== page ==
Why is any nonzero number raised to the power of
zero equal to one?   Answer 1:
Let's first agree on some conventions. For
example, that some number a raised to the
power of N, where N is an integer (such as
3, 105, 23) meansa * a * a * a multiplied N
times.
So a^{1} = a
and
a^{2} = a * a
or if N is negative that it is divided N times, so
a^{(2}) = (1/a) * (1/a) = 1 / (a^{2})
In this case, (a^{2} ) / (a^{2}) =
(a * a) / (a * a) = 1
But when it comes to division, we also know that
a^{N} / a^{M} = a^{ (NM)}
For example, a^{5} / a^{3} = ( a *
a * a * a * a ) / (a * a * a) = a * a =
a^{2} = a^{(53)}
So, back to our previous example, a^{2} /
a^{2} = a^{(22)} = a^{0}
but also,
a^{2} / a^{2} =
(a * a )/(a * a) = 1
Thus, a^{0} = 1
So for example, when you go from 2^{4} to
smaller powers, every time you divide by 2.
2^{4} = 16
2^{3} = Divide by 2 the 2^{4} = 8
2^{2} = Divide by 2 the 2^{3} = 4
2^{1} = Divide by 2 the 2^{2} = 2
2^{0} = ??? Divide by 2 the 2^{1} = 1
2^{(1)} = Divide by 2 the 2^{0} =
1/2 = 0.5
Hope these examples help.
  Answer 2:
A simple example to show this is that if you go
from 2^{1} to 2^{2} (2 to 4),
you multiply by 2.
The same is true if you go from 2^{2}
to 2^{3} (4 to 8).
To go in the other direction, you would
divide by 2. So to go from 2^{3} to
2^{2}, you would divide by 2. So if you
want to go to 2^{1} to 2^{0}, you
would also divide by 2. If you divide 2 by 2,
you get 1. The same is true of any number,
to get to the zero power, you divide the
number by itself which gives you 1.
  Answer 3:
This is a good question. If you take any number
and divide it by itself, the answer you get will
be 1.
For example:
3/3 = 1 or 9/9 = 1
This applies to *all* numbers, even numbers raised
to a power. For example:
3^{2}/3^{2} = 1
This makes sense because 3^{2} is just
3*3, which of course is just 9.
Now, one of the rules of powers says that as
long as the base number is the same, all you have
to do to divide two numbers raised to a power is
to just subtract the top power from the bottom
power,. like this:
3^{4}/3^{2} = 3^{(42)} =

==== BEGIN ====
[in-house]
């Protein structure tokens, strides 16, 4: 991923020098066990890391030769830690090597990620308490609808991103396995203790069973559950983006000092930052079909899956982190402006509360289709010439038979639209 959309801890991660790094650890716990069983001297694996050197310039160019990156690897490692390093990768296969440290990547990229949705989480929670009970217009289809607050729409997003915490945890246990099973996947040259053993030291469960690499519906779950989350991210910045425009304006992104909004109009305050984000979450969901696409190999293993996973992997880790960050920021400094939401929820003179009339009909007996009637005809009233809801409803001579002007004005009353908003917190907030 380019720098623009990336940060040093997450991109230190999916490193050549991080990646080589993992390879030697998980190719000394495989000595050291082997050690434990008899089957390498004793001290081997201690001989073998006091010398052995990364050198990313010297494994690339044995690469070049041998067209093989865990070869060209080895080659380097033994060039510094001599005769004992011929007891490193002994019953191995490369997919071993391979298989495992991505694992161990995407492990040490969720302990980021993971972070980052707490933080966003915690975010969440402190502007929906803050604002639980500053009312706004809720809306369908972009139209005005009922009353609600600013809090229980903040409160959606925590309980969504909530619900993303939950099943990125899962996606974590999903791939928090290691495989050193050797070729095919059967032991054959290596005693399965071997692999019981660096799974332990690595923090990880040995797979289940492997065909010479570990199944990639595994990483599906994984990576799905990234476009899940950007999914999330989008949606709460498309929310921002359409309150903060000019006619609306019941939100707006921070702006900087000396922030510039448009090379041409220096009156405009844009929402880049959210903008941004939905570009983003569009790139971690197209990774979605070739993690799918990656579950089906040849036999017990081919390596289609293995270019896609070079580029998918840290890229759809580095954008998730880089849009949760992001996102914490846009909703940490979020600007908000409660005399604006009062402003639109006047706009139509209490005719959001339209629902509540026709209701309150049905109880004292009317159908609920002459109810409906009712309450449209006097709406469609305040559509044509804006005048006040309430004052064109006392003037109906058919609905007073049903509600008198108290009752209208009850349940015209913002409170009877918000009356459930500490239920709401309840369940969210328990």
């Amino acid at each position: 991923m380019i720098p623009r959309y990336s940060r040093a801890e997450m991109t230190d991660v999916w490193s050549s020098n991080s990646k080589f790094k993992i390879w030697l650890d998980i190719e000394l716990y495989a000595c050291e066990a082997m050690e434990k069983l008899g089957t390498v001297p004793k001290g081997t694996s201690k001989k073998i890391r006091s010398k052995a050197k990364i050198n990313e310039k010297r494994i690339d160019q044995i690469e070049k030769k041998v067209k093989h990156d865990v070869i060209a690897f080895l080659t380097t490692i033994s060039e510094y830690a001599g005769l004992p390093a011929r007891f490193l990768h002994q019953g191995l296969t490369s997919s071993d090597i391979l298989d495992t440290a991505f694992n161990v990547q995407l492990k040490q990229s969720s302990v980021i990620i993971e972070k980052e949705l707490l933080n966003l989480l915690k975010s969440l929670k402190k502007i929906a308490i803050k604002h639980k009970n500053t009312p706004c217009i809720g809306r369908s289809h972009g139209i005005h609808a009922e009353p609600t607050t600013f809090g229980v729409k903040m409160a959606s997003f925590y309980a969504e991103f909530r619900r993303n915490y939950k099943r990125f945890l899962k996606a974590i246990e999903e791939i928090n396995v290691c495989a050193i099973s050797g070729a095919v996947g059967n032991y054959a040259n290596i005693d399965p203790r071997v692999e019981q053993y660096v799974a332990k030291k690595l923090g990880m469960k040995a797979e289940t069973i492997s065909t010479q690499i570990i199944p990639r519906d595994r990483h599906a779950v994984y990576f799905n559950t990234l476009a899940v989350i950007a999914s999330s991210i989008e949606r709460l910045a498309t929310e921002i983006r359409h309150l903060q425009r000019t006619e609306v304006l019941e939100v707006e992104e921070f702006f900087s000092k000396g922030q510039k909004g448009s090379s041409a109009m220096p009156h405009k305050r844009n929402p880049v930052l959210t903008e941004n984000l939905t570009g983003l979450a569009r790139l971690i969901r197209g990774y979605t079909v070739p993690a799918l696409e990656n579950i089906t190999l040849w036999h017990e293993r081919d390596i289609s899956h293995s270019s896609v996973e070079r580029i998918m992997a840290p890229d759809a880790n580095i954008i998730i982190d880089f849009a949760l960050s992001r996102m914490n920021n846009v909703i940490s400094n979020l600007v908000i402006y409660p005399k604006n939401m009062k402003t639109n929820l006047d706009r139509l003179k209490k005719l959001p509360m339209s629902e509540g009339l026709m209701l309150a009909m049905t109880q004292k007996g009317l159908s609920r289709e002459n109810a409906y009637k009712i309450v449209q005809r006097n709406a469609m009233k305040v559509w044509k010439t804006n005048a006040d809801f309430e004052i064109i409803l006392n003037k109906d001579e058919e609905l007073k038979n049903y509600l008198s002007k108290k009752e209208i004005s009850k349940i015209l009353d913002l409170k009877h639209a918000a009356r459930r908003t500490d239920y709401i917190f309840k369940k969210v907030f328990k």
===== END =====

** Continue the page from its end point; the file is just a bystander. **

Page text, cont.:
3^{2} = 9
This makes sense because 3^{4} is
really just 3*3*3*3, and 3^{2} is just
3*3, so the question is really just asking:
(3*3*3*3)/(3*3) = ?
And we know from arithmetic rules that we can
cancel same numbers on the top and bottom of the
division and get:
3^{4}/3^{2} = (3*3*3*3)/(3*3) =
3*3 = 9
But notice that this rule only works when the
base number (3 in this case) is the same for both
the top and bottom.
What happens when the power on both the top
and bottom number is the same? For example:
3^{2}/3^{2}
We know from earlier that the answer will be
1, which is a lot like the answer you get when
you raise any number to the power of zero,
isn’t it? Let’s apply the rule of powers
from before:
3^{2}/3^{2} = 3^{(22)} =
3^{0}
And we already know that the answer to
3^{2}/3^{2} is 1, so we can
see that
3^{0} = 1
This is exactly what we set out to prove! That
is because
3^{0} = 3^{2}/3^{2} = 1
Now you can try this same exercise with any
number at all and you will get the same answer.
  Answer 4:
It's because of the way that negative powers work.
Think about this:
2^{1} = 2,
2^{2} = 4,
2^{1} = 1/2,
and 2^{2} = 1/4.
2^{0} is no multiplication or division
by 2 whatsoever. The only number that you could
multiply by 2^{n} and actually get
2^{n} is 1. Therefore, 2^{0} = 1.
This same reasoning works for any other
nonzero number. Try it with 3 and see for
yourself!
  Answer 5:
Any time we use powers, we can rewrite them as
division, like this: n(xy) = nx/ny.
For example, 3^{2} = 3^{31}
= 3^{3}/3^{1}
= 27/3 = 9.
If we apply this to the case of a zero power, we
can rewrite:
3^{0} = 3^{11}
= 3^{1}/3^{1} = 1!
We can make this more general and say that
any number (n) with power of zero is equal to
n/n = 1.
  Answer 6:
To answer this, we need to know some of the
properties that powers have. First, a
raised to the b power is equal to a
multiplied by itself b times. For a = 2 and
b = 4, 2^{4} = 2 x 2 x 2 x 2 = 16. This is
straightforward for a positive b. What
about a negative b?
A negative power is the reciprocal (or fraction
of one) of the positive value. For example, if
b = 4 in the example above: 2^{4}
= 1/(2 x 2 x 2 x 2) = 1/16
Second, we need to know that powers can be
added together if the base (a) is the same.
As examples, 2^{3} x 2^{1} =
2^{(3+1)} = (2 x 2 x 2) x 2 =
2^{4} = 16.
Now, we have what we need to explain why a base
(nonzero) to the zeroth power must be one, even
if imagining multiplying something zero is
confusing. Let’s go to our initial example:
2^{4} can also be expressed as
2^{4} x 2^{0} because it is also
equal to 2^{(4+0)} = (2 x 2 x 2 x 2) = 24.
The only number that can multiply a nonzero
number without changing its value is
one.
Another way to think about it is to start with
2^{0}, which is equal to 2^{(44)}
= 2^{4} x 2^{4}. From before, we
know that 2^{4} x 2^{4} = 16 x
(1/16) = 1. This is true for any nonzero number.
Things are tricky when you try to think about
zero to the zeroth power – it is considered
“undefined”, not a number at all.
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